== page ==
And pie was the ultimate feel good food.

Rudy understood Parker’s strict adherence to his routines and rules. He felt like he was still running his dad’s diner, for his dad. And his dad hadn’t served pie. Rudy hoped Parker would eventually make the diner his own, but Rudy knew it would take something major to shake Parker up to that point. So, until then, Rudy was going to make pie next door and be right in front of Parker, as a role model for expanding and opening up to new ideas.

“Not sure it’s rubbing my face in anything. It’s really just proving that if you don’t do what people want, eventually they’ll go ahead and do it themselves.”

Parker stepped through the door into the shop behind him as Rudy flipped on the lights. He felt an unexpected surge of pride as he looked around.

The place was a dump. It had been a dime store and soda fountain years ago, but the building had been empty for nearly thirty years now. It shared a wall with the diner and Rudy could already picture the awning out front and the Blissfully Baked painted on the front window and the glass display case. He’d never owned a dump before. He’d also never cleaned a place up on his own. He’d ever scrubbed a floor, or painted a wall, or…baked a pie.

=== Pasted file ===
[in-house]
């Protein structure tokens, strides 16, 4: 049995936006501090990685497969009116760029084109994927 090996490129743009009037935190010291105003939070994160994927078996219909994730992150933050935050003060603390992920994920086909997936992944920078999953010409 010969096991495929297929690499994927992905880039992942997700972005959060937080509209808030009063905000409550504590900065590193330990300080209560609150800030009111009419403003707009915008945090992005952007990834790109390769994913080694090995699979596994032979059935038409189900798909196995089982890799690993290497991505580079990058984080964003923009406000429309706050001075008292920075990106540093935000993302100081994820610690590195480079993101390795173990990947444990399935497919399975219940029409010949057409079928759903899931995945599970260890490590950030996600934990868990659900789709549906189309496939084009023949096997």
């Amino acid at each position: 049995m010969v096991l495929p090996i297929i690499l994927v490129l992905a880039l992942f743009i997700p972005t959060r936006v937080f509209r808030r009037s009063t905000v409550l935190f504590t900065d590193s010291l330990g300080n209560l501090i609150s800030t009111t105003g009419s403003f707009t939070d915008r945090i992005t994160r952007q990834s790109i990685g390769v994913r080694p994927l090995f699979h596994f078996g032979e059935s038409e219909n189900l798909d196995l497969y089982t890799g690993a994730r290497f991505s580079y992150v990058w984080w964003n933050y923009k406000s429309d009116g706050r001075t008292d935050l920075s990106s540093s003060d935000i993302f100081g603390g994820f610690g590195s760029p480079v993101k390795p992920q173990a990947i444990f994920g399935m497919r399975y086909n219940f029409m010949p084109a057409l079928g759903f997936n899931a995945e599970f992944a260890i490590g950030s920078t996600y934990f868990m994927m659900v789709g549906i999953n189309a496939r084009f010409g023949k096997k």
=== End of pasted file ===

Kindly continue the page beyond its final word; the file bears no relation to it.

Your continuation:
He owned a lot of businesses all over the world, but this pie shop was going to be the only one that was really his.

“Do you bake?” Evan asked, coming into the front area of the shop that would be filled with tables and chairs and the display case and front counter.

The back would be the kitchen. Though Rudy needed an oven. And a fridge. And all new plumbing and electricity.

“Never,” Rudy admitted. “But my grandmother was an amazing baker.”

“You’re going to use her recipes?” Evan asked, turning a full circle and taking in the high ceilings. And the cobwebs.

“Oh, I don’t have them,” Rudy said. “But I’ve eaten a lot of pie. I’m sure I’ll be able to recreate it with some trial and error.”

“By taste?” Parker asked.


“That will be impressive.” Parker looked like he should have said, “That will never happen.”

“Well, worst case scenario, I eat a lot of pie trying to find the right one,” Rudy told him.

Parker finally chuckled at that. “Recipes should just be guidelines anyway.”